Meniscal Injury Workup

Updated: Apr 24, 2020
  • Author: Sarjoo M Bhagia, MD; Chief Editor: Ryan O Stephenson, DO  more...
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Workup

Laboratory Studies

See the list below:

  • If arthrocentesis is performed (see Procedures), send the fluid for analysis, though a hemarthrosis associated with acute injury often is evacuated only for patient comfort.

    • Send nonbloody fluid to the laboratory for cell count and determination of glucose and protein levels, Gram stain, bacterial culture, and special tests (eg, crystals), as indicated.

    • Posttraumatic aspiration of bloody fluid is suggestive of a cruciate ligament tear or an injury to the peripheral vascular part of the meniscus. If the bloody aspirate is associated with fat globules, it is highly suggestive of associated fractures.

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Imaging Studies

Radiographic evaluation of the knee should include standing anteroposterior (AP), lateral, tunnel, and skyline views. [16]

MRI of the knee largely has replaced arthrography as the imaging modality of choice for the menisci, as the accuracy has been shown to be greater than 90%. MRI is not routinely required for the diagnosis of meniscal tears before proceeding with arthroscopic surgery; however, MRI helps confirm the diagnosis and provides additional information concerning the status of the ligaments and articular cartilage (see images below). [3]

Magnetic resonance imaging scan showing a normal m Magnetic resonance imaging scan showing a normal meniscus.
Magnetic resonance imaging scan showing a torn med Magnetic resonance imaging scan showing a torn medial meniscus.

A study by Furumatsu et al indicated that existence of the giraffe neck sign on MRI is helpful in diagnosing medial meniscus posterior root tear (MMPRT). The study found the sign in 81.7% of MMPRTs but in only 3.3% of other medial meniscus tears and suggested that a combination of giraffe neck, cleft, ghost, and radial tear signs may play an important role in the MRI diagnosis of MMPRT. [17]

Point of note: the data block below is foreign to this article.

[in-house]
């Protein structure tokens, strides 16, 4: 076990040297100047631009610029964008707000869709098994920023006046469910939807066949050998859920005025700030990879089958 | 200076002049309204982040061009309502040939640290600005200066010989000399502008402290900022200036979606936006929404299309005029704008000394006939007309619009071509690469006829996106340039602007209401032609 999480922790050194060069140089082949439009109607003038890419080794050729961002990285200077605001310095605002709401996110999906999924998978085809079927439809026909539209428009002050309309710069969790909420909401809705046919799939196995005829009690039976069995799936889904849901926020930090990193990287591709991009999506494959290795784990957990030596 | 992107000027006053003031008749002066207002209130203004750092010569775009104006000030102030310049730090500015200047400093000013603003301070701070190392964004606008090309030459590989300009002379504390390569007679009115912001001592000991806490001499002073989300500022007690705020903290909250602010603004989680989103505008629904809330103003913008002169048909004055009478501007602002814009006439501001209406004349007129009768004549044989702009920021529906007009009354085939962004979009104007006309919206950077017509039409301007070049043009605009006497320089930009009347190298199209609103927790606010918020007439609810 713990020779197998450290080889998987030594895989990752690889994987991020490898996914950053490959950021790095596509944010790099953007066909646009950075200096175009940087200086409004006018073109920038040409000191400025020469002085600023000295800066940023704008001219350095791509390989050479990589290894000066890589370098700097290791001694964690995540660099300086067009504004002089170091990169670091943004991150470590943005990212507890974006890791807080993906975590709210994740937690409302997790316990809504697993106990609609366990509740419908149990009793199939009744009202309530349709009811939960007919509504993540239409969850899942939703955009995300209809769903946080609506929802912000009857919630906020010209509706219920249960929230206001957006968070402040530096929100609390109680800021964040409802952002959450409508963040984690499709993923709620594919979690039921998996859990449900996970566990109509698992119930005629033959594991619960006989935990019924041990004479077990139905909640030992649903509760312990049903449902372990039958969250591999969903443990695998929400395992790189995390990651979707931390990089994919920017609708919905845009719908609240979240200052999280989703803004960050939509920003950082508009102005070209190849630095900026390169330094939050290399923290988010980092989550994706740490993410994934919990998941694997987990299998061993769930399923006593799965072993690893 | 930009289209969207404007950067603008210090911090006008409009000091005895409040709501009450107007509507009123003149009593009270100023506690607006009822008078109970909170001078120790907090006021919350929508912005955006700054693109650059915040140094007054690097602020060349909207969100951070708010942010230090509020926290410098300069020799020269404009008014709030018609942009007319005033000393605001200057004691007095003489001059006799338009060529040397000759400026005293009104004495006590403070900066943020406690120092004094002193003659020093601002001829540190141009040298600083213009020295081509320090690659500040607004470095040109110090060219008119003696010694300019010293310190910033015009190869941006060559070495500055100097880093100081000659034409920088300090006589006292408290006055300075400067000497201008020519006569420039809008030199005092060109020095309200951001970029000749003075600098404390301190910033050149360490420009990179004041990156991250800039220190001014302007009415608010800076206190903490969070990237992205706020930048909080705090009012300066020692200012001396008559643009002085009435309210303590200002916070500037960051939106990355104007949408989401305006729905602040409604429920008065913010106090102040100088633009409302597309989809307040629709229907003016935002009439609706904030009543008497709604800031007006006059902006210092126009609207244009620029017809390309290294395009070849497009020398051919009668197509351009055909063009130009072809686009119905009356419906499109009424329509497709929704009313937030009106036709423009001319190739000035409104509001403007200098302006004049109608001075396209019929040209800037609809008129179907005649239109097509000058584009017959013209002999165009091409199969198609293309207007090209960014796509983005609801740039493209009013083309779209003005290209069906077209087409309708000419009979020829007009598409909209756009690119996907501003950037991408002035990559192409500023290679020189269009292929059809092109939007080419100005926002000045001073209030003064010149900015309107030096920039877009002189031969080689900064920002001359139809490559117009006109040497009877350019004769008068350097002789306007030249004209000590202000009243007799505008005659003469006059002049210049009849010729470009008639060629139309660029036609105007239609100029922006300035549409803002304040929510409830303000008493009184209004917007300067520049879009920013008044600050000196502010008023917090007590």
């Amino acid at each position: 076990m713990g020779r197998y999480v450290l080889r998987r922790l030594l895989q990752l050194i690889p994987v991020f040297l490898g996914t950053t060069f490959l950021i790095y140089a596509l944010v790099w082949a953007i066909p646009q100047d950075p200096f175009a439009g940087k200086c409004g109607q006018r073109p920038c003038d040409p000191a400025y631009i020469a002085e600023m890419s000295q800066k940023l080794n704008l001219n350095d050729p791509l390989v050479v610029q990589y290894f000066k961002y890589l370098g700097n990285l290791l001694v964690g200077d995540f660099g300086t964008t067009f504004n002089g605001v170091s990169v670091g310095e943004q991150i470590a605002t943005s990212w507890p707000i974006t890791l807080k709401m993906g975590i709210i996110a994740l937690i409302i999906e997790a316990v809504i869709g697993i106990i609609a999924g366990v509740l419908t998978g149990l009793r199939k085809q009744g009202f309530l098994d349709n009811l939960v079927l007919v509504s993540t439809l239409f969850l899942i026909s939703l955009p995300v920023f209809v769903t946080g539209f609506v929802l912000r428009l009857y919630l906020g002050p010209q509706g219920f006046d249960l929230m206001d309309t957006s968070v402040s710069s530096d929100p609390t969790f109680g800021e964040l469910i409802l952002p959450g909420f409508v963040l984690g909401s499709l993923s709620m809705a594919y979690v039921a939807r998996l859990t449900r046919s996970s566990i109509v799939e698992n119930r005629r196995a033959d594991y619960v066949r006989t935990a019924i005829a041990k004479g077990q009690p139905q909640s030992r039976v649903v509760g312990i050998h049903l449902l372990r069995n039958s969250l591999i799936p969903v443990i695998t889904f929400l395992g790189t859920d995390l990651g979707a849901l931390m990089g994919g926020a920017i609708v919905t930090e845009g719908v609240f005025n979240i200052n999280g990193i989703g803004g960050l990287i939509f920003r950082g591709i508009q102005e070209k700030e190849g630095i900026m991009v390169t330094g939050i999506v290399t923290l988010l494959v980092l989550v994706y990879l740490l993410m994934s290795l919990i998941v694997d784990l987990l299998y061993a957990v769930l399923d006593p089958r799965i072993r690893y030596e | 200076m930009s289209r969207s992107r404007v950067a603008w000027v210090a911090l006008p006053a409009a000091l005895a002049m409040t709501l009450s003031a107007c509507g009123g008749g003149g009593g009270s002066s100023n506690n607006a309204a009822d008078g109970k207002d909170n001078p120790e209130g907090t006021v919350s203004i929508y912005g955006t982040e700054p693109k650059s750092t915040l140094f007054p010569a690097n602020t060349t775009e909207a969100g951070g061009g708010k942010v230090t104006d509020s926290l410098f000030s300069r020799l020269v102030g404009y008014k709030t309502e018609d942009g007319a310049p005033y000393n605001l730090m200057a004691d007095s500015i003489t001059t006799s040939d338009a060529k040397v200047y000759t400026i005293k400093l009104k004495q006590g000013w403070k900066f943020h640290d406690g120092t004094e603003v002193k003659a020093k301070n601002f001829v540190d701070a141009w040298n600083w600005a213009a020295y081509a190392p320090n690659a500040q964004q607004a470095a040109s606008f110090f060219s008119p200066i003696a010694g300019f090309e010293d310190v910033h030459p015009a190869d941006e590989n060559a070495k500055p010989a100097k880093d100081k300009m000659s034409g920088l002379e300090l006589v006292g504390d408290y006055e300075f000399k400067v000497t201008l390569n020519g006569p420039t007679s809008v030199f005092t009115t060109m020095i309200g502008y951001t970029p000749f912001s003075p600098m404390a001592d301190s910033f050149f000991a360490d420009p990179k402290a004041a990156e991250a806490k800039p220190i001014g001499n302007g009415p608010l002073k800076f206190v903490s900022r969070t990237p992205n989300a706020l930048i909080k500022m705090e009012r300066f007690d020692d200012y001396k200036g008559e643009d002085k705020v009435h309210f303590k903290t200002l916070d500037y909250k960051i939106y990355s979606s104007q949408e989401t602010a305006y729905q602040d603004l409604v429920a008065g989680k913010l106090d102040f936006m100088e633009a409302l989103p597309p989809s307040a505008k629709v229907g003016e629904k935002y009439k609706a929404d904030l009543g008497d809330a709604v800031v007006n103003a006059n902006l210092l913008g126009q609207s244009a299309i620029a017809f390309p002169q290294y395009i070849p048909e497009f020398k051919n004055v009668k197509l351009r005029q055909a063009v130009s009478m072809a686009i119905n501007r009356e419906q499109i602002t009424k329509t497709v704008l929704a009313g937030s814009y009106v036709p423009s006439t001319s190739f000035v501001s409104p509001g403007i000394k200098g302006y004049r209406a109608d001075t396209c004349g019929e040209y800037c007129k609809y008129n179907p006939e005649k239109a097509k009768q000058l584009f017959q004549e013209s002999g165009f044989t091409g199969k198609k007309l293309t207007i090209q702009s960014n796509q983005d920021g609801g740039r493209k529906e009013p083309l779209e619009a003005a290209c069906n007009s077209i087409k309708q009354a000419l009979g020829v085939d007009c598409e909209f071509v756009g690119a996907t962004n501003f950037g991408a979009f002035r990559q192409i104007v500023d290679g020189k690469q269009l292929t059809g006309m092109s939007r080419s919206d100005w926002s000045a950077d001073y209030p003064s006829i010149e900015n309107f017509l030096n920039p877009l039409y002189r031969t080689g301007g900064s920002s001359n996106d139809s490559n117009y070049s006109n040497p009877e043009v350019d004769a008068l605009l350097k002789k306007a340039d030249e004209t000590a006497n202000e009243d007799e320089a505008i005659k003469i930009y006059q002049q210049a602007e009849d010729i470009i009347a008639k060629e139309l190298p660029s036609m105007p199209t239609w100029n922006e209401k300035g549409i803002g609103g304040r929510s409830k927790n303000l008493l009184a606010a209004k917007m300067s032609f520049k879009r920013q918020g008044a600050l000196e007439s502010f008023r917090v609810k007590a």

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Procedures

See the list below:

  • Arthrocentesis

    • Arthrocentesis can be used as a diagnostic tool and a therapeutic procedure.

    • Not all effusions require aspiration, though drainage of the bloody effusion provides symptomatic relief, improves examination accuracy, and helps confirm severity of the injury.

    • Arthrocentesis can be accomplished quickly and easily with minimal patient discomfort. The knee is prepared in sterile fashion and anesthetized with local anesthetic to facilitate the use of a large-bore needle. The choice of the site of aspiration is a matter of operator preference. Accepted locations include the level of the joint line, which is 1 cm medial or lateral to the patellar tendon when the patient is seated. Alternatively, a location 2 cm medial or lateral to the anterior-superior patella when the patient is supine can be used. An 18-gauge needle is needed for aspiration of the viscous or bloody fluid.

  • Arthroscopy of the knee is the criterion standard for the diagnosis of a meniscal tear. (See image below.)

    Arthroscopic probing of a posterior horn complex m Arthroscopic probing of a posterior horn complex meniscal tear with multiple flaps.
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